California Colleges Are Being Left Out in the Cold

Jessica Bourse, Editor-in-Chief

The weather might say otherwise, but California is leaving its community colleges out in the cold — and it’s beginning to freeze here in Glendale.

Chancellor Jack Scott announced last week that an unexpected $149 million cut will be made to California community colleges this year. While these devastating cuts will be allocated between the 112 schools in the system, Glendale could be facing a loss of $1.9 million.

The college is still coping with the $5.7 million deficit it contended with at the start of the fiscal year, and with the additional cut, it’s not looking good for the Vaqueros.

Look around campus. What do you see? Overcrowding in outdated and unkempt classrooms, long lines at the financial aid office, bathrooms that are not regularly maintained, closed cafés, shortened business hours at the offices — this doesn’t even skim the surface.

This year students saw the elimination of the winter session, an increase in fees, and a reduction of classes offered during the summer.

In fact, Glendale used to offer two summer sessions, but in recent years, summer has been reduced to one session, and the number of classes offered is falling quickly behind — the number of classes offered this summer has dropped from 200 to 120.

This may sound like a slippery slope, and that’s because it is: if students can’t take the classes they need in the summer, that means that classes will be full in the fall. If students can’t take the classes they need in to transfer or graduate, it makes their academic goals more difficult to reach.

The college is now looking at completely cutting student worker hours as a way to absorb the financial shock.

If student workers are cut from the budget, the student body will suffer — no more tutors at the math discovery center or English language labs, no more student workers at the library, media centers, art gallery, and no more El Vaquero.

That’s right, El Vaquero is in trouble.

El Vaquero has provided students and faculty of the college, as well as the community, with news since 1927. A campus without a newspaper is a campus with an uninformed student body — an uninformed student body is disconnected from their peers, the administration and the issues that directly affect them.

Students are not the only people being affected.

This year, faculty suffered a 2.5 percent pay cut — and now, with this additional blow to the budget, there might be talks of another pay reduction, early retirement packages, or worse, layoffs. Management and classified workers will also be affected.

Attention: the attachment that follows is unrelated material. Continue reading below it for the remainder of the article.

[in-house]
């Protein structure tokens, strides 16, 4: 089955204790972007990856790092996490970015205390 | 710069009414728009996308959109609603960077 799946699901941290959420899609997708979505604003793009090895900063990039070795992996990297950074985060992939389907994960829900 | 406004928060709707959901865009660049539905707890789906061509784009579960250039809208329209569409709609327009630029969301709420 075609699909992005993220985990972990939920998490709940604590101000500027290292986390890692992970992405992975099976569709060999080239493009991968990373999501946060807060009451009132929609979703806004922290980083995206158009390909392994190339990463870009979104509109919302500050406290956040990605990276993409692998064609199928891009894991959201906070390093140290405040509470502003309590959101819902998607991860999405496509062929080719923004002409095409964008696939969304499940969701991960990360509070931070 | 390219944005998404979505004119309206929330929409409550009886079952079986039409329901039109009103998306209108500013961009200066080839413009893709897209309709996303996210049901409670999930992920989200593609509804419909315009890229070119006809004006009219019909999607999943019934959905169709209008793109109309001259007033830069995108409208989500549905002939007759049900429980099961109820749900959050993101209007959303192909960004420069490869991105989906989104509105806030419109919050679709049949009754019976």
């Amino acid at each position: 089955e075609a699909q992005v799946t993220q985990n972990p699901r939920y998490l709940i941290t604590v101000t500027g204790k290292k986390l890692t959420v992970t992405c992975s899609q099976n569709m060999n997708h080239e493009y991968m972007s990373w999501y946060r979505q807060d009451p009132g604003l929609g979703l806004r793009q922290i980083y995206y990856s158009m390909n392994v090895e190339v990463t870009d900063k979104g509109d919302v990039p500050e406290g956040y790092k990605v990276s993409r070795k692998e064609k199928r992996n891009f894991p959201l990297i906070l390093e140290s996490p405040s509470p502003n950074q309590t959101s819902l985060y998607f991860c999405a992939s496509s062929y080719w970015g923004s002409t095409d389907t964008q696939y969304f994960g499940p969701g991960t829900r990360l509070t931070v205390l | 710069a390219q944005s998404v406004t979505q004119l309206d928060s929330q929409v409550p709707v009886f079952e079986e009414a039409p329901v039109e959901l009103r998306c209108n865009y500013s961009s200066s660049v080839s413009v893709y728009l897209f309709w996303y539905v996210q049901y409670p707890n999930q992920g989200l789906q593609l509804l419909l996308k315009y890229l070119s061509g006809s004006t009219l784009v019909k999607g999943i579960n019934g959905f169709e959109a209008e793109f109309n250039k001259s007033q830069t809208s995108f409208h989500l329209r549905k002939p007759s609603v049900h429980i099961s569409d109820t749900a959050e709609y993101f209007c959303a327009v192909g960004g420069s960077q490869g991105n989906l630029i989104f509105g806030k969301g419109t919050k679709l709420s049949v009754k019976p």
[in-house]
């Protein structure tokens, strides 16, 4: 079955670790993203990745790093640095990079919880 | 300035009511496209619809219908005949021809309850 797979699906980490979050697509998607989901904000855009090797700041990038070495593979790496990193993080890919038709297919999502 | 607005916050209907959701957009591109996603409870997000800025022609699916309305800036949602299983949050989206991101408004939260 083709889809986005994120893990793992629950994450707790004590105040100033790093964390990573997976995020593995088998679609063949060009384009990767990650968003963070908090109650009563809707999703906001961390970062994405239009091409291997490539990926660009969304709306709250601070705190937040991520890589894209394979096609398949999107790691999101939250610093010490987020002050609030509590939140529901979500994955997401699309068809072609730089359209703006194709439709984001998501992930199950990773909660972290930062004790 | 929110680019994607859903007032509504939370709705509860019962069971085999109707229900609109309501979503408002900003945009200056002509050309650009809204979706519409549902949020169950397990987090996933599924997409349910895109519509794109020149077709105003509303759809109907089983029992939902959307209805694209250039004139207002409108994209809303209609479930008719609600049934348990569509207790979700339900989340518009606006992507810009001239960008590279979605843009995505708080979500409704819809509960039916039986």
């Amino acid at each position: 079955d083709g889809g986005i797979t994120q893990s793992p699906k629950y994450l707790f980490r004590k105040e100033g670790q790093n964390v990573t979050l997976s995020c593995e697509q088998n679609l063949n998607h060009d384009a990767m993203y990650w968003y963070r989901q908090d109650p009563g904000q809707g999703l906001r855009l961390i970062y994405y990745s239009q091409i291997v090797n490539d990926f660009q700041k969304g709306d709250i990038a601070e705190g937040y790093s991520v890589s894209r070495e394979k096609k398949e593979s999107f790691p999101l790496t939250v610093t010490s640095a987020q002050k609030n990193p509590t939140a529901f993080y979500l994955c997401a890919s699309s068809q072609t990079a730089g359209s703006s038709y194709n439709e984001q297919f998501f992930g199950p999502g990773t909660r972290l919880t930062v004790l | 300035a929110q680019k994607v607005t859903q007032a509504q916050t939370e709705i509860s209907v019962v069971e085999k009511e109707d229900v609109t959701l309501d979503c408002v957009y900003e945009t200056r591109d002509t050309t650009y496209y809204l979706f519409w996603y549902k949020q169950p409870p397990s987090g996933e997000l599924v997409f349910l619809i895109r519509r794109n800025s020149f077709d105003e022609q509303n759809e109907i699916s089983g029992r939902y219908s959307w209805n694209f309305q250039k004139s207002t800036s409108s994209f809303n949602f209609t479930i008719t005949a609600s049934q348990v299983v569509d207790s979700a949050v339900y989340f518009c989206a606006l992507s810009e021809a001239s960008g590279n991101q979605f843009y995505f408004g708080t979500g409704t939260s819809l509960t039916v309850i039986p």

If California keeps cutting funding from community colleges, there will be lasting and damaging repercussions to the state of education and the public’s progress.

Community colleges have an imperative purpose to the public they serve, including: preparing students for transferring to four-year academic institutions, as well as providing higher education at a fraction of the cost; providing workforce training for the recently unemployed or those looking to gain new skills, preparing individuals for the competitive job market; as well as teaching basic English and math skills to those who are new to the country, allowing them an easier transition into American society and culture.

By cutting funding to community colleges, California is directly affecting 2.6 million students and approximately 50,000 hardworking professors, who dedicate their lives to educating the society of tomorrow.

But now what? What can we do to solve this problem?

Legislators can restore this funding, but the people must sound their voice.

Write to your representatives — call, email, fax — do whatever you can to let them know that it is a crime to cut from higher education.

For a more active approach, register for the Advocacy and Policy Conference, which takes place Sunday and Monday in Sacramento.

Visit the Faculty Association of California Community Colleges at to register for the event.

The most important thing people can do to protect education is register to vote and support tax increases on the November ballot. This is a long-term solution and an investment in our future.

Remember the words of philosopher William James: “Act as if what you do makes a difference. It does.”